January 30, 2012 4:30 am
The survey asked HR professionals key questions, including, "In the past 12 months, have employees been more likely to dip into their employer-sponsored retirement savings plans compared with previous years?" More than half—55 percent—of HR professionals agreed while 17 percent strongly agreed. A little less than a quarter, or 24 percent, disagreed, and three percent strongly disagreed.
When asked the impact of employees' personal financial challenges upon work performance, roughly one in five—22 percent—of HR professionals cited a "large impact." Sixty-one percent noted "some impact" while 16 percent responded, "slight impact." Only two percent of HR professionals observed "no impact" upon workers.
A closer look at the impact on work performance shows that:
- 47 percent of HR professionals noticed employees' struggle with their "ability to focus on work."
- 46 percent noticed issues with "overall employee stress."
- 26 percent observed a negative impact on "overall employee productivity."
- 24 percent said money woes are leading to "employee absenteeism and tardiness."
- 20 percent are concerned about "overall employee morale."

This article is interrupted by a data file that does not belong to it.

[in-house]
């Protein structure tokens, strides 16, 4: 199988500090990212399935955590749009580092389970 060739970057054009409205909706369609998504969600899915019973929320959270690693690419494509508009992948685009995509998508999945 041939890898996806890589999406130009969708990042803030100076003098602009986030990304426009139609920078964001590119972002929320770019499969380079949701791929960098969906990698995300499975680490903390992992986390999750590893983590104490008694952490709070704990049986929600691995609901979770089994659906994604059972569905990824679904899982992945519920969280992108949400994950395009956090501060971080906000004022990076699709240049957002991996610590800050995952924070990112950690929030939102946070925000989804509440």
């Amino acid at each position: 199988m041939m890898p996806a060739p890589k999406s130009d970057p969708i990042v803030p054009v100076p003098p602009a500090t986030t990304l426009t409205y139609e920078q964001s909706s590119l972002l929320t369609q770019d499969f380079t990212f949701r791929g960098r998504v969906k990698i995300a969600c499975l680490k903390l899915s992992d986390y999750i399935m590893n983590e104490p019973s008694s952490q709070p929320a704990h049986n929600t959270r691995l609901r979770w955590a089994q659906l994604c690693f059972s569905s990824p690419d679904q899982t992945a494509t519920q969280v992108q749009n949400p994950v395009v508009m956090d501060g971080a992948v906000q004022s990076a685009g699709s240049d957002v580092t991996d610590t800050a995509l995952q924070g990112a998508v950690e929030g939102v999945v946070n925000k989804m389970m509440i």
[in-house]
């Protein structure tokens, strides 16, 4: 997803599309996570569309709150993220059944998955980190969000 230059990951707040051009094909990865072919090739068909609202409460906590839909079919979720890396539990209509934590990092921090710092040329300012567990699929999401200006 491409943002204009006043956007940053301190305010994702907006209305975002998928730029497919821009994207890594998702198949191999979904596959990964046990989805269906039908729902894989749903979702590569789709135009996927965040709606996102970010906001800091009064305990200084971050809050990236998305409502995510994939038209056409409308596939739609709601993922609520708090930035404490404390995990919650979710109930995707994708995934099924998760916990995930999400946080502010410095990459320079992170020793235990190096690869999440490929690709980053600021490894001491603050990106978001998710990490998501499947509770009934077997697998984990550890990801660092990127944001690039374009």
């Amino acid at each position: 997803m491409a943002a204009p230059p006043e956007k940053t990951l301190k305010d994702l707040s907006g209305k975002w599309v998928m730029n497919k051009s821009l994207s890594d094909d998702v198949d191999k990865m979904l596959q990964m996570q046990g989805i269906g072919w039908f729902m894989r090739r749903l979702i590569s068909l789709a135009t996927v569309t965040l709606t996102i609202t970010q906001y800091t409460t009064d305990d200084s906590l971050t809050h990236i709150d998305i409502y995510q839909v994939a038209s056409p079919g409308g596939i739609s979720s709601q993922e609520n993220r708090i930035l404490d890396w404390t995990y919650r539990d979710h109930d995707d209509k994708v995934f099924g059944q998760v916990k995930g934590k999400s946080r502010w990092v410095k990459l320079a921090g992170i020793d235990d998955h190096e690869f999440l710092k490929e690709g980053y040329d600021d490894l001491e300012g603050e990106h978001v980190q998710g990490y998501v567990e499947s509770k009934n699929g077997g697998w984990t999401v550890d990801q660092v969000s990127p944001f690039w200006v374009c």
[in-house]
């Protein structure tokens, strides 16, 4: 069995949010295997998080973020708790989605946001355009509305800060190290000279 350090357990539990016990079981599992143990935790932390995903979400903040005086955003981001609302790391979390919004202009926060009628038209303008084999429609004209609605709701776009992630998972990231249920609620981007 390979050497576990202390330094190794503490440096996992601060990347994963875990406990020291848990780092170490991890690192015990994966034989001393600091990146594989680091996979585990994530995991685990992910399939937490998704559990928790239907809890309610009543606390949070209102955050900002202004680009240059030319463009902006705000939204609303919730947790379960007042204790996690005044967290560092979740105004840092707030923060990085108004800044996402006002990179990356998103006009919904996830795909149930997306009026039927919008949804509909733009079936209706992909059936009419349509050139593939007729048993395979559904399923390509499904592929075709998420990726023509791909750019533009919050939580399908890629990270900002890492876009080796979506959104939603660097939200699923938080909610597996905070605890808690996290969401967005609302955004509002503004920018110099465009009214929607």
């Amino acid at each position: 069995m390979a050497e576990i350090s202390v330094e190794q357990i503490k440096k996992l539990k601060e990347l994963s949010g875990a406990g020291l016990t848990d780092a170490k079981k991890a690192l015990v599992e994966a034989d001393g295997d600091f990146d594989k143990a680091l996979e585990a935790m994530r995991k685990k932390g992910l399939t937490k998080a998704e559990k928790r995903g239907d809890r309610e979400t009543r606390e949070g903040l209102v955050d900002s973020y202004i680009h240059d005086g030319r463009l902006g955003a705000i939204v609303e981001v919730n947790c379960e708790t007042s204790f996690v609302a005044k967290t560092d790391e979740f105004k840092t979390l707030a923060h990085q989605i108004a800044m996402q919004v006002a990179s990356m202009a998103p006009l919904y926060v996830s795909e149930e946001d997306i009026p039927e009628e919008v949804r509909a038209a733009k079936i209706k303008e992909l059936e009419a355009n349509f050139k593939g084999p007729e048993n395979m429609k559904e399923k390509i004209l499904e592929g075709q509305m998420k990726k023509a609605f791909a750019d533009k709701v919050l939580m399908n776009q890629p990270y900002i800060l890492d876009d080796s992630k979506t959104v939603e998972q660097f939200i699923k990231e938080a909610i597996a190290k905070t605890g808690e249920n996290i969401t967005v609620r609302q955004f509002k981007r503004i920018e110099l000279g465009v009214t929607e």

- 12 percent noticed a negative impact on "overall employee health."
- 7 percent said "working relationships with other employees" are the least impacted.
Some money woes were more specific like "medical expenses" and "saving for retirement," said 35 percent and 26 percent of HR professionals, respectively.
Twenty-two percent of HR professionals attribute worker money woes to "credit card debt" and the same number also cited "home mortgage payments."
Roughly 12 percent of HR professionals said "education expenses" were causing workers' financial stress that was noticeable in the workplace. Education expenses include the employee's own tuition costs, that for dependent children, or other family members.
More than half, 52 percent, of organizations represented in the survey currently provide financial education to their employees. A closer look shows that 79 percent offer access to an employee assistance program that includes financial counseling and resources. Sixty-eight percent provide financial education specific to employer-provided benefits such as retirement, medical insurance, and flexible spending accounts. Nearly half, or 47 percent, offer financial education limited to retirement-related planning.
Among the 52 percent of organizations that teach employees about financial planning, 39 percent cover budgeting, paying for education, debt reduction, credit card use, homeownership, and taxes.